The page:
Can differences in individual learning explain patterns of technology adoption? Evidence on heterogeneous learning patterns and hybrid rice adoption in Bihar, India
Jared Gars and
Patrick S. Ward
World Development, 2019, vol. 115, issue C, 178-189
Much empirical research that has shown that an individual’s decision to adopt a new technology is the result of learning – both in personal experimentation as well as observing the experimentation of others. Yet even casual observation would suggest significant heterogeneity learning processes, manifesting itself in widely varying patterns of adoption over space and time. In this paper we explore this heterogeneity in the context of early adoption of hybrid rice in rural India. Using specially-designed experiments conducted as part of a primary survey in the field, we are able to identify which of four broad learning heuristics most accurately reflects individuals’ information processing strategies. Linking these learning heuristics with observed use of rice hybrids, we demonstrate that pure Bayesian learning is well suited for the tinkering and marginal adjustments that would be required to learn about a technology like hybrid rice, but is also more cognitively taxing, requiring a longer memory and more complex updating processes. Consequently, only about 25 percent of the farmers in our sample can be characterized as pure Bayesian learners. Present-biased learning and relying on first impressions will likely hinder adoption of a technology like hybrid rice, even after controlling for access to credit and a rudimentary proxy for intelligence.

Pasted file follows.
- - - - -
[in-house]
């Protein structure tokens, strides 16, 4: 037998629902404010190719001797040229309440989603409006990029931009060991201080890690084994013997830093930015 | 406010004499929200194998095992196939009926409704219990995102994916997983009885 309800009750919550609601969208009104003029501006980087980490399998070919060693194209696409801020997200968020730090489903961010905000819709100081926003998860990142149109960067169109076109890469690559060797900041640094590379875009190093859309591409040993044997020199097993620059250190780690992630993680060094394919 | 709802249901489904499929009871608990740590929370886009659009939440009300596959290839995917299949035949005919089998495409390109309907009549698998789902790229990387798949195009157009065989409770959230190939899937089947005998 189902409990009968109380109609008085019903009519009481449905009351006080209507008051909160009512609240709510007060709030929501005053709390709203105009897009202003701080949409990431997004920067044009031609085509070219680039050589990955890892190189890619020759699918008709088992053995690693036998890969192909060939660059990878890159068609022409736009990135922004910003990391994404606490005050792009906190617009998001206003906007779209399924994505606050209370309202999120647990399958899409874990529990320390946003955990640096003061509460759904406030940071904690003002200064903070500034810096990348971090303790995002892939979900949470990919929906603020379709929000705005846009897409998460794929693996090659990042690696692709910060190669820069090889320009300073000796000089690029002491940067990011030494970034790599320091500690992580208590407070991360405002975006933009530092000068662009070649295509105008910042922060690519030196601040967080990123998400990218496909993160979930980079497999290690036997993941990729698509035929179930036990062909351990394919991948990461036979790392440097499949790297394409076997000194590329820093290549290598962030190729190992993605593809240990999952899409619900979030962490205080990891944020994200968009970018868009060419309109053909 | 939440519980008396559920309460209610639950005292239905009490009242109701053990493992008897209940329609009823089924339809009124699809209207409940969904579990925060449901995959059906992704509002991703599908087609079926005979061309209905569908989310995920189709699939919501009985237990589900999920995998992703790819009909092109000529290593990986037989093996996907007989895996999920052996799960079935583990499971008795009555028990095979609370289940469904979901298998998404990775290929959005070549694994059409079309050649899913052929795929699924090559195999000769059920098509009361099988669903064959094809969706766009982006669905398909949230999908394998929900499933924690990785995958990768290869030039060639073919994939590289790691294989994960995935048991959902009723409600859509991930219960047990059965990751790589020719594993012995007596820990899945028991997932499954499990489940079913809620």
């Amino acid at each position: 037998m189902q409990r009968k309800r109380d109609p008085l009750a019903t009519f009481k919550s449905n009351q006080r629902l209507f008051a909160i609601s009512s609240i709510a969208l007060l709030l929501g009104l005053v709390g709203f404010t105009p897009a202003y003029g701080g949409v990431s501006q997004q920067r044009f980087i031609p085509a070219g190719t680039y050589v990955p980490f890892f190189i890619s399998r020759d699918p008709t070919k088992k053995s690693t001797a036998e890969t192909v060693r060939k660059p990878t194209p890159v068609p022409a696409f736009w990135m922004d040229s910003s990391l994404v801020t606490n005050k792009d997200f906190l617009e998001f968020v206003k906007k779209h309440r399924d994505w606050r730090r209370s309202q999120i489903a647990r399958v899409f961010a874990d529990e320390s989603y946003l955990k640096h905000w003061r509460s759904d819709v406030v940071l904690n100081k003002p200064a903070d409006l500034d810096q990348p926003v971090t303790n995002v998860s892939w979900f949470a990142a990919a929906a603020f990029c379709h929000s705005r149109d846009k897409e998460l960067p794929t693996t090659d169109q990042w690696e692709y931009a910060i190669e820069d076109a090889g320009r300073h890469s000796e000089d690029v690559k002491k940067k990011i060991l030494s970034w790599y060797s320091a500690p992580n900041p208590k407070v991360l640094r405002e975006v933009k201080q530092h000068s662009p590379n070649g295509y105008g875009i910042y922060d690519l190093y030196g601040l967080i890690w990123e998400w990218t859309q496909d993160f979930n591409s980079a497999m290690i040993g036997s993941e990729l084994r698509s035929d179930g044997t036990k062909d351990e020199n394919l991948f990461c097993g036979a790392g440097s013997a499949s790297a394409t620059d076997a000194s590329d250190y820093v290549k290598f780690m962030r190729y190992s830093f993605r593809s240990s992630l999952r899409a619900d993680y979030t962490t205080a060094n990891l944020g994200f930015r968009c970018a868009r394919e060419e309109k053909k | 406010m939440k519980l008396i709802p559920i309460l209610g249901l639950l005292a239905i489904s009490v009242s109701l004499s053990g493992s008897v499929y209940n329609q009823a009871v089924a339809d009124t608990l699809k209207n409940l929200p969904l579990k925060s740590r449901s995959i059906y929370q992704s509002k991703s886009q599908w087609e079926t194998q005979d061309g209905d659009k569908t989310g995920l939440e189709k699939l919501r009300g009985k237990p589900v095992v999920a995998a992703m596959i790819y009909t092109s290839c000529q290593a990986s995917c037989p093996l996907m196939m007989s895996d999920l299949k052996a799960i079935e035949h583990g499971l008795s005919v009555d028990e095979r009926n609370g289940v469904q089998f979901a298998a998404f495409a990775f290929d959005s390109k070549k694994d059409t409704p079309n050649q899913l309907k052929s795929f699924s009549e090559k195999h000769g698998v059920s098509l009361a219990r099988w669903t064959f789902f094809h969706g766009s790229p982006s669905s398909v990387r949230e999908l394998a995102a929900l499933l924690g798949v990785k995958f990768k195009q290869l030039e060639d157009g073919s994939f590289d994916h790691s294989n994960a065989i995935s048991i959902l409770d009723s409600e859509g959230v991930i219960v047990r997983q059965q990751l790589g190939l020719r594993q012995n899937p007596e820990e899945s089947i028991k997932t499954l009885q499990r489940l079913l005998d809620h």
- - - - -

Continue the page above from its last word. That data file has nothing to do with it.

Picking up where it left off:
Keywords: Learning heuristics; Experimental economics; Technology adoption; India (search for similar items in EconPapers)
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Persistent link: https://EconPapers.repec.org/RePEc:eee:wdevel:v:115:y:2019:i:c:p:178-189
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